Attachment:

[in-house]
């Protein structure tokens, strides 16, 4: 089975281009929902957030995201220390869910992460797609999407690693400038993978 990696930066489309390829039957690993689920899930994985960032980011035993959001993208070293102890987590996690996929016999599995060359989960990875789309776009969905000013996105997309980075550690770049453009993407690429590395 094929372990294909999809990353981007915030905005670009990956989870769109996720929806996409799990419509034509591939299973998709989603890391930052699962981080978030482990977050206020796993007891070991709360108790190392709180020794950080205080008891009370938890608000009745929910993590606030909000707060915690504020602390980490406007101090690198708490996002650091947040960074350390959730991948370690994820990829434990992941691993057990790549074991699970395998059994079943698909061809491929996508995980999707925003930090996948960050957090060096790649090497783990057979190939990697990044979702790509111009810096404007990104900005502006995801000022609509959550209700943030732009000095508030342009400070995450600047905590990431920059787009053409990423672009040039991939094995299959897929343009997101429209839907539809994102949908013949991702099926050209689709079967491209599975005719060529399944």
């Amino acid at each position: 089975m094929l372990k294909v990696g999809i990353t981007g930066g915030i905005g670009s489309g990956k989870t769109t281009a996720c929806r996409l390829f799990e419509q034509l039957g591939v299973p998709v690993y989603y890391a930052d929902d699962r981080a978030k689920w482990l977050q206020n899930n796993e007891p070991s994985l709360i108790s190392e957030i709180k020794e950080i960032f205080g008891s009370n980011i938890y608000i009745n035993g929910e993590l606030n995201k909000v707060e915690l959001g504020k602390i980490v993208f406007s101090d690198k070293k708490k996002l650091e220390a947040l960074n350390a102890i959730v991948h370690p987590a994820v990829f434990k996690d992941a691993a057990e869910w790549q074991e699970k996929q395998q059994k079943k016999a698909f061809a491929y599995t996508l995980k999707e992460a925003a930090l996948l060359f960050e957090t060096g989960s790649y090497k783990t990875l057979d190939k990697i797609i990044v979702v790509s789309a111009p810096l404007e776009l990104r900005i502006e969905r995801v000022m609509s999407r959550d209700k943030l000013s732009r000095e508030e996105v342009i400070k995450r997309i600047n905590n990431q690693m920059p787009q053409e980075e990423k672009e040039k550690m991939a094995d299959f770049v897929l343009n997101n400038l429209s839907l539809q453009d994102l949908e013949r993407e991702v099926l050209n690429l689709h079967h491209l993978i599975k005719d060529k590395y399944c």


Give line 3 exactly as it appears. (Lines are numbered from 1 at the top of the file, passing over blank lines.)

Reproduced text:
């Amino acid at each position: 089975m094929l372990k294909v990696g999809i990353t981007g930066g915030i905005g670009s489309g990956k989870t769109t281009a996720c929806r996409l390829f799990e419509q034509l039957g591939v299973p998709v690993y989603y890391a930052d929902d699962r981080a978030k689920w482990l977050q206020n899930n796993e007891p070991s994985l709360i108790s190392e957030i709180k020794e950080i960032f205080g008891s009370n980011i938890y608000i009745n035993g929910e993590l606030n995201k909000v707060e915690l959001g504020k602390i980490v993208f406007s101090d690198k070293k708490k996002l650091e220390a947040l960074n350390a102890i959730v991948h370690p987590a994820v990829f434990k996690d992941a691993a057990e869910w790549q074991e699970k996929q395998q059994k079943k016999a698909f061809a491929y599995t996508l995980k999707e992460a925003a930090l996948l060359f960050e957090t060096g989960s790649y090497k783990t990875l057979d190939k990697i797609i990044v979702v790509s789309a111009p810096l404007e776009l990104r900005i502006e969905r995801v000022m609509s999407r959550d209700k943030l000013s732009r000095e508030e996105v342009i400070k995450r997309i600047n905590n990431q690693m920059p787009q053409e980075e990423k672009e040039k550690m991939a094995d299959f770049v897929l343009n997101n400038l429209s839907l539809q453009d994102l949908e013949r993407e991702v099926l050209n690429l689709h079967h491209l993978i599975k005719d060529k590395y399944c």